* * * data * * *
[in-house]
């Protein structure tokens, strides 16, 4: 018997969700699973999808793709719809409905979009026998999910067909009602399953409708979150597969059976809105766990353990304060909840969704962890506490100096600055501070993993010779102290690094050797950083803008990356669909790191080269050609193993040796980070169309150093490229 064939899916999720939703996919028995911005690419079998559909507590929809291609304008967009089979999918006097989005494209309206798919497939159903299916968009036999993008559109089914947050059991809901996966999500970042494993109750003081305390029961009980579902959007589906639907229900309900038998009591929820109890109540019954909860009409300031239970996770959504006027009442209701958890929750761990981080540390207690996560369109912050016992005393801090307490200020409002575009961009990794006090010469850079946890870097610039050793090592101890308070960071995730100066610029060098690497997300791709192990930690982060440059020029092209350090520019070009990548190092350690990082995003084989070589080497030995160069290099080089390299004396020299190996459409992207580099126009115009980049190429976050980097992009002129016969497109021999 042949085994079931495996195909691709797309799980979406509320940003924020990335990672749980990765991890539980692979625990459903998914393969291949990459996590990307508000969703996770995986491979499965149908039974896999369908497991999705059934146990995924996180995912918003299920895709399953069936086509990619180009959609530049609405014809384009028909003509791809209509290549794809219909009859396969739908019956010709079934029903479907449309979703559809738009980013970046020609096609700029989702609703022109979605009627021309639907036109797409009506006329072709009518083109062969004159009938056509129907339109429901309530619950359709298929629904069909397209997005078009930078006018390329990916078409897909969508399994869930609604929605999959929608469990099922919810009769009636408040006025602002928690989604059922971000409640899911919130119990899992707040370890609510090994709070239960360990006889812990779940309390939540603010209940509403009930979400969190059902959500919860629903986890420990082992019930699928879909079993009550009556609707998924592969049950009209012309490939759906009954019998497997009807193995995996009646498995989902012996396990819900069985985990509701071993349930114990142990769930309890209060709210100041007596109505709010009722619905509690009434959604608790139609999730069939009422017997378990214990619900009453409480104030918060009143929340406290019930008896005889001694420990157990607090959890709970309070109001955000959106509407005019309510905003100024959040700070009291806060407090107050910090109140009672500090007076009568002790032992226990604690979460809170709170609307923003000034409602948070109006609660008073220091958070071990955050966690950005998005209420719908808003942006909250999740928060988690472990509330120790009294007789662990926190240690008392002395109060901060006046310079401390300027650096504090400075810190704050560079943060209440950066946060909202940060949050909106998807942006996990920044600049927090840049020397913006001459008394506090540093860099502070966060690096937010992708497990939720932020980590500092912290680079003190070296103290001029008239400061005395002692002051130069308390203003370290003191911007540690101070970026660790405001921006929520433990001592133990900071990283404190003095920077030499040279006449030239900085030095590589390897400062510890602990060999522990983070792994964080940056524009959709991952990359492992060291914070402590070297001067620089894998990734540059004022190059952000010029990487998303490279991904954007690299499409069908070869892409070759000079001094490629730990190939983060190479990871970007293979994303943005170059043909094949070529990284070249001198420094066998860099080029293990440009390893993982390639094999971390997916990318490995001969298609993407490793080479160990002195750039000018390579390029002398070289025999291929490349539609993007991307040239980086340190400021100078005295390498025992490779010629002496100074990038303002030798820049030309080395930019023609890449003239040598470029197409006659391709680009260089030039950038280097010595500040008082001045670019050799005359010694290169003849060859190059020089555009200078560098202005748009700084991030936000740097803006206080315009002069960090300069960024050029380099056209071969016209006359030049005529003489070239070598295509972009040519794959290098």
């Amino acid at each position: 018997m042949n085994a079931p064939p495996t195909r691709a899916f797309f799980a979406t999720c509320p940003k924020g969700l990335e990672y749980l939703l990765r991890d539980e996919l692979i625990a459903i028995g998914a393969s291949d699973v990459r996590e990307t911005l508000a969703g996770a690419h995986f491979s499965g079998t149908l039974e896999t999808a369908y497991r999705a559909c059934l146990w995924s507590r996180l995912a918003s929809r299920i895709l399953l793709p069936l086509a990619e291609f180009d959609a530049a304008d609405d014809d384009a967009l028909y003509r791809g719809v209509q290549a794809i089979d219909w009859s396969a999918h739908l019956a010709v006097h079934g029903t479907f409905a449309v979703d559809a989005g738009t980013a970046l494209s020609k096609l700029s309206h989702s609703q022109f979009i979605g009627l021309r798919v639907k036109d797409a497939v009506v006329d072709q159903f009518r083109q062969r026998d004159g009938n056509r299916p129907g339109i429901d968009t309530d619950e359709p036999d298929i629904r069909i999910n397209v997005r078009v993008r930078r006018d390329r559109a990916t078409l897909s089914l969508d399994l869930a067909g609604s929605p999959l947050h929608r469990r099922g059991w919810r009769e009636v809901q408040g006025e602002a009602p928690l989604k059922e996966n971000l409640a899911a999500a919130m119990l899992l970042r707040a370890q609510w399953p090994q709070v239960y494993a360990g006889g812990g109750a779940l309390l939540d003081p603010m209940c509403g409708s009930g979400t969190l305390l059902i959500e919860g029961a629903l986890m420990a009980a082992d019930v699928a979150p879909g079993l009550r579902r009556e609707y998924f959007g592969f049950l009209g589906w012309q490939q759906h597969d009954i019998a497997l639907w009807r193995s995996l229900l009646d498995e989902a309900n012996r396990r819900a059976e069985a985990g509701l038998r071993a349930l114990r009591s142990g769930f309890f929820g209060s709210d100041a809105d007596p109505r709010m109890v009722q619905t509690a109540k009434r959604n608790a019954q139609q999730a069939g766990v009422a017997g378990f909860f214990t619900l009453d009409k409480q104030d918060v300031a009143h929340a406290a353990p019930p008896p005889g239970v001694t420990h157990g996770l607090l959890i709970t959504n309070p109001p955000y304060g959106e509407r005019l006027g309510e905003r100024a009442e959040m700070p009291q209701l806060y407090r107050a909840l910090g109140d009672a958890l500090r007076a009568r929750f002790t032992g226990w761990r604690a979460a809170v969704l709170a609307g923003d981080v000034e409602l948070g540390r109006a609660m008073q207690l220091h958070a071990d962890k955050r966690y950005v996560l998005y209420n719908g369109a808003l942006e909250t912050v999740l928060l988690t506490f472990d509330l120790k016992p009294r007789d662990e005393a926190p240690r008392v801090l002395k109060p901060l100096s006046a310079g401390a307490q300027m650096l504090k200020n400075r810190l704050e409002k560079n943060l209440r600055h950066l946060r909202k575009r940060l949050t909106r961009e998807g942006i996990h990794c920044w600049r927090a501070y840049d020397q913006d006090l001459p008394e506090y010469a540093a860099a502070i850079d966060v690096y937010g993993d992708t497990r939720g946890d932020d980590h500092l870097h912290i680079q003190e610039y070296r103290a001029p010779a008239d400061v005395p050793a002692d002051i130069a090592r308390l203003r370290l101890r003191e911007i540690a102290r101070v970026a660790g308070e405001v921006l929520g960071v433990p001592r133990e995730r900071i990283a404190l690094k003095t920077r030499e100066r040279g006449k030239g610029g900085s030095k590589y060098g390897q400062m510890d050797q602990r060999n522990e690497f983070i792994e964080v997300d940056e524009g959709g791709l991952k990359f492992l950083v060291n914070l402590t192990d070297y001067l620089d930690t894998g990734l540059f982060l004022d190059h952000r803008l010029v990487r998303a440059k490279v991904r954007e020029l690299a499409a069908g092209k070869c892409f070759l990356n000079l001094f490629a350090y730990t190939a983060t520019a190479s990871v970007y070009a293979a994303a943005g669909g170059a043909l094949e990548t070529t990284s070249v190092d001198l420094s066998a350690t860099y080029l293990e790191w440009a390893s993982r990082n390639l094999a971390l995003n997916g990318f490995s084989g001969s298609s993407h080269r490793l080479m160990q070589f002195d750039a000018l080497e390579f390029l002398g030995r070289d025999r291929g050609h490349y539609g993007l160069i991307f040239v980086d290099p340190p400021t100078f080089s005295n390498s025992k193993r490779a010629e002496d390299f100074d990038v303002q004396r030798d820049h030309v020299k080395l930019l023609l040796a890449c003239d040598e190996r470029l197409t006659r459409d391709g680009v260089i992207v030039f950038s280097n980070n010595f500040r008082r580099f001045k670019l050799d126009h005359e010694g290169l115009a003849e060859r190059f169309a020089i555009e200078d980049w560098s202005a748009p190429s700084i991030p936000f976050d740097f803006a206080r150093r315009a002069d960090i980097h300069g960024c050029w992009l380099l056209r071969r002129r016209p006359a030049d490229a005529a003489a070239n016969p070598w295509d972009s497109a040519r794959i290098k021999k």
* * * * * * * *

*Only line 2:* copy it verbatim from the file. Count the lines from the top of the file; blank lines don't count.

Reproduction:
């Protein structure tokens, strides 16, 4: 018997969700699973999808793709719809409905979009026998999910067909009602399953409708979150597969059976809105766990353990304060909840969704962890506490100096600055501070993993010779102290690094050797950083803008990356669909790191080269050609193993040796980070169309150093490229 064939899916999720939703996919028995911005690419079998559909507590929809291609304008967009089979999918006097989005494209309206798919497939159903299916968009036999993008559109089914947050059991809901996966999500970042494993109750003081305390029961009980579902959007589906639907229900309900038998009591929820109890109540019954909860009409300031239970996770959504006027009442209701958890929750761990981080540390207690996560369109912050016992005393801090307490200020409002575009961009990794006090010469850079946890870097610039050793090592101890308070960071995730100066610029060098690497997300791709192990930690982060440059020029092209350090520019070009990548190092350690990082995003084989070589080497030995160069290099080089390299004396020299190996459409992207580099126009115009980049190429976050980097992009002129016969497109021999 042949085994079931495996195909691709797309799980979406509320940003924020990335990672749980990765991890539980692979625990459903998914393969291949990459996590990307508000969703996770995986491979499965149908039974896999369908497991999705059934146990995924996180995912918003299920895709399953069936086509990619180009959609530049609405014809384009028909003509791809209509290549794809219909009859396969739908019956010709079934029903479907449309979703559809738009980013970046020609096609700029989702609703022109979605009627021309639907036109797409009506006329072709009518083109062969004159009938056509129907339109429901309530619950359709298929629904069909397209997005078009930078006018390329990916078409897909969508399994869930609604929605999959929608469990099922919810009769009636408040006025602002928690989604059922971000409640899911919130119990899992707040370890609510090994709070239960360990006889812990779940309390939540603010209940509403009930979400969190059902959500919860629903986890420990082992019930699928879909079993009550009556609707998924592969049950009209012309490939759906009954019998497997009807193995995996009646498995989902012996396990819900069985985990509701071993349930114990142990769930309890209060709210100041007596109505709010009722619905509690009434959604608790139609999730069939009422017997378990214990619900009453409480104030918060009143929340406290019930008896005889001694420990157990607090959890709970309070109001955000959106509407005019309510905003100024959040700070009291806060407090107050910090109140009672500090007076009568002790032992226990604690979460809170709170609307923003000034409602948070109006609660008073220091958070071990955050966690950005998005209420719908808003942006909250999740928060988690472990509330120790009294007789662990926190240690008392002395109060901060006046310079401390300027650096504090400075810190704050560079943060209440950066946060909202940060949050909106998807942006996990920044600049927090840049020397913006001459008394506090540093860099502070966060690096937010992708497990939720932020980590500092912290680079003190070296103290001029008239400061005395002692002051130069308390203003370290003191911007540690101070970026660790405001921006929520433990001592133990900071990283404190003095920077030499040279006449030239900085030095590589390897400062510890602990060999522990983070792994964080940056524009959709991952990359492992060291914070402590070297001067620089894998990734540059004022190059952000010029990487998303490279991904954007690299499409069908070869892409070759000079001094490629730990190939983060190479990871970007293979994303943005170059043909094949070529990284070249001198420094066998860099080029293990440009390893993982390639094999971390997916990318490995001969298609993407490793080479160990002195750039000018390579390029002398070289025999291929490349539609993007991307040239980086340190400021100078005295390498025992490779010629002496100074990038303002030798820049030309080395930019023609890449003239040598470029197409006659391709680009260089030039950038280097010595500040008082001045670019050799005359010694290169003849060859190059020089555009200078560098202005748009700084991030936000740097803006206080315009002069960090300069960024050029380099056209071969016209006359030049005529003489070239070598295509972009040519794959290098």